Turning to the newlywed couple, Rev Curry added: "They're going to work to make this world better and empowering women is one of the ways we do that."

With AAP.

4. Two Brisbane men found guilty of raping medical student after noticing she was drunk.


A Brisbane District Court jury delivered its verdict on Tuesday after Ryan David George and Jack Scott Turner Winship pleaded not guilty to the April 2011 rape.

The pair targeted the woman, who cannot be identified, after noticing she was drunk and staggering towards a bus stop to make her way home after a night out with friends.

George and Turner Winship had been strolling through West End when they came across their victim.

They began talking to her before manoeuvring her into the laneway.

During his trial, Turner Winship told the court he and his friend had then engaged in consensual sexual acts with the woman, claiming she had enjoyed the experience.

"It was just a fluid sort of thing," Turner Winship had told the court.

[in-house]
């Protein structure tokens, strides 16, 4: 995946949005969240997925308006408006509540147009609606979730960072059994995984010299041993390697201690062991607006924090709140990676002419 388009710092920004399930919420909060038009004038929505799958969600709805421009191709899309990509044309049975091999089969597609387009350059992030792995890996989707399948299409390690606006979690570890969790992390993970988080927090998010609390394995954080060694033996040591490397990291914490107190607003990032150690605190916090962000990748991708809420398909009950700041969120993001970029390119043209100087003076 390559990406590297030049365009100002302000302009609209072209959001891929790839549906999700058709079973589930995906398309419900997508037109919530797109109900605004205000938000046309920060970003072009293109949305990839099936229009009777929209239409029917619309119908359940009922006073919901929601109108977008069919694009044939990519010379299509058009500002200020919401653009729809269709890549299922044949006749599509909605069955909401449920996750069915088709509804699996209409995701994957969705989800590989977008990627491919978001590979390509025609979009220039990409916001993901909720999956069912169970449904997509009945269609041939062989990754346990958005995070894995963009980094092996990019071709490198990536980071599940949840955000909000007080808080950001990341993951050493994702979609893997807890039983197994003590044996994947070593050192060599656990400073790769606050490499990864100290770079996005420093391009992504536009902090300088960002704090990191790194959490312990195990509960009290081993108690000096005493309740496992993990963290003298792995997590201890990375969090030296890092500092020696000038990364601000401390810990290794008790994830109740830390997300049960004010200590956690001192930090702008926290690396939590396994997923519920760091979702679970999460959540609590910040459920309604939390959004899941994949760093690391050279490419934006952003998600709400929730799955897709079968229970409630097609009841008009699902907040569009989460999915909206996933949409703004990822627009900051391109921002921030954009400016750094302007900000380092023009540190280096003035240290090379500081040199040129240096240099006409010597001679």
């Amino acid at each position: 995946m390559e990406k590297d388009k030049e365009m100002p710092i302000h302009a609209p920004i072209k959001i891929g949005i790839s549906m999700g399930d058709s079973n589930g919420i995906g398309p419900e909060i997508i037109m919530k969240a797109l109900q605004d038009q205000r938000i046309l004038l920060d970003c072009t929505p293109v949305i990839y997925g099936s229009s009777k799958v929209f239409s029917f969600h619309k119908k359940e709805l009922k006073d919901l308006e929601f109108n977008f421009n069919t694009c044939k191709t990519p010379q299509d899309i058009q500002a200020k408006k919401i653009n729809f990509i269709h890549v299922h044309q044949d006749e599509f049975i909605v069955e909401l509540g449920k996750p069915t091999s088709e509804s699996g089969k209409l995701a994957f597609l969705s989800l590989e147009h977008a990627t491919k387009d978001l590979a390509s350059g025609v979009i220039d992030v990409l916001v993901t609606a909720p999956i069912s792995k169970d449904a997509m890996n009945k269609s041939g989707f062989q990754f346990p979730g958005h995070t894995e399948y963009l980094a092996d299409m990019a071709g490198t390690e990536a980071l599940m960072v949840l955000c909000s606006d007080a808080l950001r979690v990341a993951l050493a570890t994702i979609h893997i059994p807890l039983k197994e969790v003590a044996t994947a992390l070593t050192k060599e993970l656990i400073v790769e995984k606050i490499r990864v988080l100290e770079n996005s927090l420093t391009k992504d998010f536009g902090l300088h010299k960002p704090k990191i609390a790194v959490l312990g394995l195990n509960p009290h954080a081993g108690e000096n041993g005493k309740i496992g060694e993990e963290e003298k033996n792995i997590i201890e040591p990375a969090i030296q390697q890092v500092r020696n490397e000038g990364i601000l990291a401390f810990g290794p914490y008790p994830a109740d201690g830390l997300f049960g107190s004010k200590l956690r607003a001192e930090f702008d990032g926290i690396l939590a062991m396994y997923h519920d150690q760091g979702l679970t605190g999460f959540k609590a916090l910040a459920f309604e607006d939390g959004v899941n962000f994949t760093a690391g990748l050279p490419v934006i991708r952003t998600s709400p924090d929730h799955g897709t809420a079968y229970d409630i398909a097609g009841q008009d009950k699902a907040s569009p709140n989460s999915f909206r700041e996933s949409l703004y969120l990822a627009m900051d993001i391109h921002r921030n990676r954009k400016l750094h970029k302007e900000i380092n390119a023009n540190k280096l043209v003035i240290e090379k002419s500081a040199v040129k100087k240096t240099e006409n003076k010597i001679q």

The pair then left her bloodied in the laneway and walked off to meet friends at a nearby pub.

The woman was found stumbling from the laneway with blood on her lower thighs and hands.

Michael Hayward, a prosecution witness, told the court the woman had said to him "these guys are trying to hurt me".

He ran to catch up with George and Turner Winship and briefly chatted to them, with one of them bragging of a sexual encounter in an alley.

The jury had retired to deliberate on Tuesday afternoon but quickly returned with a guilty verdict.

George and Turner Winship will be sentenced on Wednesday.

5. Children in foster care more likely of finding permanent home under new program, NSW government says.

Older children bed wetting
Image: Getty.